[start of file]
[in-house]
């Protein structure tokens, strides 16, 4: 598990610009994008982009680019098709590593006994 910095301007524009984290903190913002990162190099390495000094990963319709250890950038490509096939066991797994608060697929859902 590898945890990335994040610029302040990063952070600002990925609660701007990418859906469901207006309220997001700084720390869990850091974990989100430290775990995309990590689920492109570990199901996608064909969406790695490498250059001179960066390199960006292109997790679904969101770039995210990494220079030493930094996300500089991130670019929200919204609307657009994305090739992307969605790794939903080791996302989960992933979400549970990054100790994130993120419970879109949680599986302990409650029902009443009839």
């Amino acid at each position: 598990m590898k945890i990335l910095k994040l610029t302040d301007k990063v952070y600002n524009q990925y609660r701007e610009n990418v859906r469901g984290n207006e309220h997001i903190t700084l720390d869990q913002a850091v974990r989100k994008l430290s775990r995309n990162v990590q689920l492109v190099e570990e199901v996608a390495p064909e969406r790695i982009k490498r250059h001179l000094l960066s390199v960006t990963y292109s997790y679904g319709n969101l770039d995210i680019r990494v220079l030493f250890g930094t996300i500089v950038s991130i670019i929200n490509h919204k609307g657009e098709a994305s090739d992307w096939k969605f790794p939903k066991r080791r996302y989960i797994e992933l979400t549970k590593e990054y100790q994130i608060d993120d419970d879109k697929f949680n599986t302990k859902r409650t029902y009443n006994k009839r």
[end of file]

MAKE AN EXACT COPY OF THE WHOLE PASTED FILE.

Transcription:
[in-house]
């Protein structure tokens, strides 16, 4: 598990610009994008982009680019098709590593006994 910095301007524009984290903190913002990162190099390495000094990963319709250890950038490509096939066991797994608060697929859902 590898945890990335994040610029302040990063952070600002990925609660701007990418859906469901207006309220997001700084720390869990850091974990989100430290775990995309990590689920492109570990199901996608064909969406790695490498250059001179960066390199960006292109997790679904969101770039995210990494220079030493930094996300500089991130670019929200919204609307657009994305090739992307969605790794939903080791996302989960992933979400549970990054100790994130993120419970879109949680599986302990409650029902009443009839």
């Amino acid at each position: 598990m590898k945890i990335l910095k994040l610029t302040d301007k990063v952070y600002n524009q990925y609660r701007e610009n990418v859906r469901g984290n207006e309220h997001i903190t700084l720390d869990q913002a850091v974990r989100k994008l430290s775990r995309n990162v990590q689920l492109v190099e570990e199901v996608a390495p064909e969406r790695i982009k490498r250059h001179l000094l960066s390199v960006t990963y292109s997790y679904g319709n969101l770039d995210i680019r990494v220079l030493f250890g930094t996300i500089v950038s991130i670019i929200n490509h919204k609307g657009e098709a994305s090739d992307w096939k969605f790794p939903k066991r080791r996302y989960i797994e992933l979400t549970k590593e990054y100790q994130i608060d993120d419970d879109k697929f949680n599986t302990k859902r409650t029902y009443n006994k009839r």